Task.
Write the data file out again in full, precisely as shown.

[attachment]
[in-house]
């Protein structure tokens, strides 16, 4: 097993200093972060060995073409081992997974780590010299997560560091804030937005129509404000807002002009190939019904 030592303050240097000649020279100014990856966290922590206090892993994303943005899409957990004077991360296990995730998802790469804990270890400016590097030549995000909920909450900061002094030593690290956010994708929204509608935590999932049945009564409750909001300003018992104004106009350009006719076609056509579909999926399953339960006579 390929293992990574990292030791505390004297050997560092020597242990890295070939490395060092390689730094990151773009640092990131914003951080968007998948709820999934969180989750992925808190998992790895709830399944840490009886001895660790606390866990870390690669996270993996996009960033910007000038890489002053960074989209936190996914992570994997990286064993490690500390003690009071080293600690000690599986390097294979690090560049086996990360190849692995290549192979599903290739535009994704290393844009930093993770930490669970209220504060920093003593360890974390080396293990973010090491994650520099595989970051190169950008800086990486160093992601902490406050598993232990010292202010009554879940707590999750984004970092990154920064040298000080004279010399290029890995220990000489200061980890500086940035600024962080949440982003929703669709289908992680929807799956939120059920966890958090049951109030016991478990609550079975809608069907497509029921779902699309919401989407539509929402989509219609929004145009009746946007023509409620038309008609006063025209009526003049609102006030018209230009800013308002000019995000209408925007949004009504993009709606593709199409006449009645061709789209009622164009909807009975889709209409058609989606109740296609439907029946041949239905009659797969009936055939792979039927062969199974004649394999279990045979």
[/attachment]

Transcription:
[in-house]
């Protein structure tokens, strides 16, 4: 097993200093972060060995073409081992997974780590010299997560560091804030937005129509404000807002002009190939019904 030592303050240097000649020279100014990856966290922590206090892993994303943005899409957990004077991360296990995730998802790469804990270890400016590097030549995000909920909450900061002094030593690290956010994708929204509608935590999932049945009564409750909001300003018992104004106009350009006719076609056509579909999926399953339960006579 390929293992990574990292030791505390004297050997560092020597242990890295070939490395060092390689730094990151773009640092990131914003951080968007998948709820999934969180989750992925808190998992790895709830399944840490009886001895660790606390866990870390690669996270993996996009960033910007000038890489002053960074989209936190996914992570994997990286064993490690500390003690009071080293600690000690599986390097294979690090560049086996990360190849692995290549192979599903290739535009994704290393844009930093993770930490669970209220504060920093003593360890974390080396293990973010090491994650520099595989970051190169950008800086990486160093992601902490406050598993232990010292202010009554879940707590999750984004970092990154920064040298000080004279010399290029890995220990000489200061980890500086940035600024962080949440982003929703669709289908992680929807799956939120059920966890958090049951109030016991478990609550079975809608069907497509029921779902699309919401989407539509929402989509219609929004145009009746946007023509409620038309008609006063025209009526003049609102006030018209230009800013308002000019995000209408925007949004009504993009709606593709199409006449009645061709789209009622164009909807009975889709209409058609989606109740296609439907029946041949239905009659797969009936055939792979039927062969199974004649394999279990045979």